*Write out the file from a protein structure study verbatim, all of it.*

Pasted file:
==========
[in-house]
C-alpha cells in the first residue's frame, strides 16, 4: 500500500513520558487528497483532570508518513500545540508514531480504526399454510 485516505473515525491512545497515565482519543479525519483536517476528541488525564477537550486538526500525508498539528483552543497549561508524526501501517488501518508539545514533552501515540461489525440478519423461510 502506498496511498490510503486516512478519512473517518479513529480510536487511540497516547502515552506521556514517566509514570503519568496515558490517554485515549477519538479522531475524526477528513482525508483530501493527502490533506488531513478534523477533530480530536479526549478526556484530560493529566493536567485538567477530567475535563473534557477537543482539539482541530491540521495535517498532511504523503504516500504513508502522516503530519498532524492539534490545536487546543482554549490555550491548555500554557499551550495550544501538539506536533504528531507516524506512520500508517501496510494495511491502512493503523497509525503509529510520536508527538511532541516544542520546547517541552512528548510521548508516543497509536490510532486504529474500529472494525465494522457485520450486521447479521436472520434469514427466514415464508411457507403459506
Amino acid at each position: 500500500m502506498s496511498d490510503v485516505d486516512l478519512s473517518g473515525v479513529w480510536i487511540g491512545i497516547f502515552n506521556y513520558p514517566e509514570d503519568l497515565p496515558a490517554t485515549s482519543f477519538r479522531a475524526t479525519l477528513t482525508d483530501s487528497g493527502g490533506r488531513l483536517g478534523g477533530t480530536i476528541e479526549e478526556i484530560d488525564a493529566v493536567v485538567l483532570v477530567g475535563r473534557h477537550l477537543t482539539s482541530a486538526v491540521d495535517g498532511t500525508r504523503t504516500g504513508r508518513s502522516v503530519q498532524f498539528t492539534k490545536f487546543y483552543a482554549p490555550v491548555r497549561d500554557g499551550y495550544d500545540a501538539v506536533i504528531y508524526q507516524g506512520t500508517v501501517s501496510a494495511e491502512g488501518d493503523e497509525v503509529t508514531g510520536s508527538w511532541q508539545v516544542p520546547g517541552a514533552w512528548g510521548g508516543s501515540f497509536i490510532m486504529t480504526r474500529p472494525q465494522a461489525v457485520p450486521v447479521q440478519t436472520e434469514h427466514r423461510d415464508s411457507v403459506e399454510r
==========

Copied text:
[in-house]
C-alpha cells in the first residue's frame, strides 16, 4: 500500500513520558487528497483532570508518513500545540508514531480504526399454510 485516505473515525491512545497515565482519543479525519483536517476528541488525564477537550486538526500525508498539528483552543497549561508524526501501517488501518508539545514533552501515540461489525440478519423461510 502506498496511498490510503486516512478519512473517518479513529480510536487511540497516547502515552506521556514517566509514570503519568496515558490517554485515549477519538479522531475524526477528513482525508483530501493527502490533506488531513478534523477533530480530536479526549478526556484530560493529566493536567485538567477530567475535563473534557477537543482539539482541530491540521495535517498532511504523503504516500504513508502522516503530519498532524492539534490545536487546543482554549490555550491548555500554557499551550495550544501538539506536533504528531507516524506512520500508517501496510494495511491502512493503523497509525503509529510520536508527538511532541516544542520546547517541552512528548510521548508516543497509536490510532486504529474500529472494525465494522457485520450486521447479521436472520434469514427466514415464508411457507403459506
Amino acid at each position: 500500500m502506498s496511498d490510503v485516505d486516512l478519512s473517518g473515525v479513529w480510536i487511540g491512545i497516547f502515552n506521556y513520558p514517566e509514570d503519568l497515565p496515558a490517554t485515549s482519543f477519538r479522531a475524526t479525519l477528513t482525508d483530501s487528497g493527502g490533506r488531513l483536517g478534523g477533530t480530536i476528541e479526549e478526556i484530560d488525564a493529566v493536567v485538567l483532570v477530567g475535563r473534557h477537550l477537543t482539539s482541530a486538526v491540521d495535517g498532511t500525508r504523503t504516500g504513508r508518513s502522516v503530519q498532524f498539528t492539534k490545536f487546543y483552543a482554549p490555550v491548555r497549561d500554557g499551550y495550544d500545540a501538539v506536533i504528531y508524526q507516524g506512520t500508517v501501517s501496510a494495511e491502512g488501518d493503523e497509525v503509529t508514531g510520536s508527538w511532541q508539545v516544542p520546547g517541552a514533552w512528548g510521548g508516543s501515540f497509536i490510532m486504529t480504526r474500529p472494525q465494522a461489525v457485520p450486521v447479521q440478519t436472520e434469514h427466514r423461510d415464508s411457507v403459506e399454510r